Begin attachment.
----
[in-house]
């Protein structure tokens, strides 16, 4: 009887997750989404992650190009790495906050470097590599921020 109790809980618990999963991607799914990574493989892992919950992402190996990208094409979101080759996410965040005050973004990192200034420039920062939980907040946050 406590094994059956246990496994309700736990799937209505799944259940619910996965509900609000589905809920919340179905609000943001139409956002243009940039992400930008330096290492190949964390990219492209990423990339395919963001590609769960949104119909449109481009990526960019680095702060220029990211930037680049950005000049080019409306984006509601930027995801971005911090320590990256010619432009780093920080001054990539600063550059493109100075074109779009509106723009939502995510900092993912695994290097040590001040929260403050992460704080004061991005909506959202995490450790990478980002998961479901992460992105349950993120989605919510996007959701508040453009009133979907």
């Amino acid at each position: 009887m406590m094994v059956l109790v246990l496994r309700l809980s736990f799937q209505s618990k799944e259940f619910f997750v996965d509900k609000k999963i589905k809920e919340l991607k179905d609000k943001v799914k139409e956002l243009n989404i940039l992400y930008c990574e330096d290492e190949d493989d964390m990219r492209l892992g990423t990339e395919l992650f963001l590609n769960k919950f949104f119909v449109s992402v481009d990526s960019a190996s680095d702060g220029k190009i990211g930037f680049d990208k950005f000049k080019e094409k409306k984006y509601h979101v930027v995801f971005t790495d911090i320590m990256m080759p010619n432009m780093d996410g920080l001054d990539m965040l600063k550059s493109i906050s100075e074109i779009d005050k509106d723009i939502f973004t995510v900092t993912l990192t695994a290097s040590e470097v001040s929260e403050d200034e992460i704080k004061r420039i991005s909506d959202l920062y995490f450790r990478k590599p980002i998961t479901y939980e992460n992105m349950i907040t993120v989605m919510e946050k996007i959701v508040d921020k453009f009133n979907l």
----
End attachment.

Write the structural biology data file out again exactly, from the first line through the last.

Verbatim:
[in-house]
């Protein structure tokens, strides 16, 4: 009887997750989404992650190009790495906050470097590599921020 109790809980618990999963991607799914990574493989892992919950992402190996990208094409979101080759996410965040005050973004990192200034420039920062939980907040946050 406590094994059956246990496994309700736990799937209505799944259940619910996965509900609000589905809920919340179905609000943001139409956002243009940039992400930008330096290492190949964390990219492209990423990339395919963001590609769960949104119909449109481009990526960019680095702060220029990211930037680049950005000049080019409306984006509601930027995801971005911090320590990256010619432009780093920080001054990539600063550059493109100075074109779009509106723009939502995510900092993912695994290097040590001040929260403050992460704080004061991005909506959202995490450790990478980002998961479901992460992105349950993120989605919510996007959701508040453009009133979907």
């Amino acid at each position: 009887m406590m094994v059956l109790v246990l496994r309700l809980s736990f799937q209505s618990k799944e259940f619910f997750v996965d509900k609000k999963i589905k809920e919340l991607k179905d609000k943001v799914k139409e956002l243009n989404i940039l992400y930008c990574e330096d290492e190949d493989d964390m990219r492209l892992g990423t990339e395919l992650f963001l590609n769960k919950f949104f119909v449109s992402v481009d990526s960019a190996s680095d702060g220029k190009i990211g930037f680049d990208k950005f000049k080019e094409k409306k984006y509601h979101v930027v995801f971005t790495d911090i320590m990256m080759p010619n432009m780093d996410g920080l001054d990539m965040l600063k550059s493109i906050s100075e074109i779009d005050k509106d723009i939502f973004t995510v900092t993912l990192t695994a290097s040590e470097v001040s929260e403050d200034e992460i704080k004061r420039i991005s909506d959202l920062y995490f450790r990478k590599p980002i998961t479901y939980e992460n992105m349950i907040t993120v989605m919510e946050k996007i959701v508040d921020k453009f009133n979907l």